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1944 Verstoorde verwachtingen

6th June 1944 brought the tidings that the Netherlands had longed for: the Allies had landed on the Normandy beaches. The population assumed that the long-awaited liberation was at hand but was bitterly disappointed. 1944 was to be a year of disrupted expectations. When Antwerp was liberated on 4 September and the British radio broadcast the fake news that Breda had fallen into Allied hands, the joy knew no bounds. On Tuesday 5 September, Dolle Dinsdag (Mad Tuesday), the Dutch took to the streets in anticipation of the liberators. But they waited in vain: the Allies had not even reached the Dutch borders. Shortly afterwards, Operation Market Garden began, which had been intended as a rapid advance to Germany. However, the Allied advance came to a halt in drawn-out fighting that left a trail of destruction in the southern part of the Netherlands.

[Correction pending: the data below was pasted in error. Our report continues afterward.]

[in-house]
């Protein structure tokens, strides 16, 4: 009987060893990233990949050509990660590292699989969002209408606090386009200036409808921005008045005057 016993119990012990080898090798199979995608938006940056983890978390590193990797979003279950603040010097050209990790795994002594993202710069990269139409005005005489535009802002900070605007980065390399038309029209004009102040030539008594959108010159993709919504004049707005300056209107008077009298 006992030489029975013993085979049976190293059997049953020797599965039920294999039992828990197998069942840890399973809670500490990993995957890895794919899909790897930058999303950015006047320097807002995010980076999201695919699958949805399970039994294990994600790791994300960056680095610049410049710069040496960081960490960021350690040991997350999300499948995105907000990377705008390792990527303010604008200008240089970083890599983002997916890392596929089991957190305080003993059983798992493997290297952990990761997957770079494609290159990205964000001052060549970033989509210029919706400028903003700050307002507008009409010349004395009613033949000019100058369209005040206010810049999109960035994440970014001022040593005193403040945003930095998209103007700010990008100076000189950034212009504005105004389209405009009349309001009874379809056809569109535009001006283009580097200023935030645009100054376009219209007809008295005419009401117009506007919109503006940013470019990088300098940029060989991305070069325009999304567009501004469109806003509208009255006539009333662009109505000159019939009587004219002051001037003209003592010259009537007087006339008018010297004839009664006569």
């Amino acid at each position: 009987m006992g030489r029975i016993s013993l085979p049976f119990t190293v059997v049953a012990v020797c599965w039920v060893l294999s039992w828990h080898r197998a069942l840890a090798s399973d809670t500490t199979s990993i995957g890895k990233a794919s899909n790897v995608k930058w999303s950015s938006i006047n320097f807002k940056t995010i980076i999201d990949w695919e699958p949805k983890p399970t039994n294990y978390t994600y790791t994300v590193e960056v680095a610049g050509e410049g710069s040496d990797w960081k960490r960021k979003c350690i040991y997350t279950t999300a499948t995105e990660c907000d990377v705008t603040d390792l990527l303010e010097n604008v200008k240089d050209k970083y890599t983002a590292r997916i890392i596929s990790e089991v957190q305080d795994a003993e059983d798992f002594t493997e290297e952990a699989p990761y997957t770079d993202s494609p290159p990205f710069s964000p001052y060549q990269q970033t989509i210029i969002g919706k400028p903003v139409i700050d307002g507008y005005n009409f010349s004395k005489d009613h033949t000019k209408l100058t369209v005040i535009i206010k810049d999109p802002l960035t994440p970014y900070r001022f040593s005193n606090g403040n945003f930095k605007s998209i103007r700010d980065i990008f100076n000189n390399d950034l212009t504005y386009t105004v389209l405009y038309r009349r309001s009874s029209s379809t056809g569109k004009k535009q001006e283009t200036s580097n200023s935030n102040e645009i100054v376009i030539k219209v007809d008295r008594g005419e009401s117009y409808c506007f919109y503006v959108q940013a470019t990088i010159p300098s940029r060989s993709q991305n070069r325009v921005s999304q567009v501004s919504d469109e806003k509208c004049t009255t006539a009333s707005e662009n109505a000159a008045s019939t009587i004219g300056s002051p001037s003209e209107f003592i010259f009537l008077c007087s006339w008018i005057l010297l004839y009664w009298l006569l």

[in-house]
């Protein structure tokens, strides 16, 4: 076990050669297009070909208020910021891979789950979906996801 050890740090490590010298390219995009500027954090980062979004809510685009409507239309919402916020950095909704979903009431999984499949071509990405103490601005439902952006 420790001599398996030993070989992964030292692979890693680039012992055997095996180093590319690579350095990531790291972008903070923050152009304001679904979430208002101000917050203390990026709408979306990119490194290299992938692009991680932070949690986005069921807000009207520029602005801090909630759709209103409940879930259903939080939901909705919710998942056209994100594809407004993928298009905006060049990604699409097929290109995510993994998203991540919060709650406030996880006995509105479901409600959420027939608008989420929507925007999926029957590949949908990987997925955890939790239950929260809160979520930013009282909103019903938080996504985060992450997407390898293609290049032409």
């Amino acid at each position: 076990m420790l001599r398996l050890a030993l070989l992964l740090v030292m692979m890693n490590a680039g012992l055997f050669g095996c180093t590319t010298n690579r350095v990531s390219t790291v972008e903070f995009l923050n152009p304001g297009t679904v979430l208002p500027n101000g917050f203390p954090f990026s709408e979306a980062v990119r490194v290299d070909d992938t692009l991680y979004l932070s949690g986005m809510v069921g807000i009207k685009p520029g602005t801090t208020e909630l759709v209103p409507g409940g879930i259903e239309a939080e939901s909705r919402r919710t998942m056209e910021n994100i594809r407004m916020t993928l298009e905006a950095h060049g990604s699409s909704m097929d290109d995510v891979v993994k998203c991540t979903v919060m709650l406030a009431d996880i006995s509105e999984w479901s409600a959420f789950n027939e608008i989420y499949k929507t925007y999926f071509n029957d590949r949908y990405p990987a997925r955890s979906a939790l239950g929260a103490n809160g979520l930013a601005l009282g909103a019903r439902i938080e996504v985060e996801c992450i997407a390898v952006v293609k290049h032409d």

By the end of 1944, the South was liberated, but liberty turned out to be more chaotic and difficult than expected. In the northern part of the Netherlands, the Resistance initiated more attacks and strikes than ever before. While NSB members took flight, the occupying forces used any means to suppress the internal unrest. The winter of 1944 was harsh and it became clear that the Netherlands were in for a hard time.


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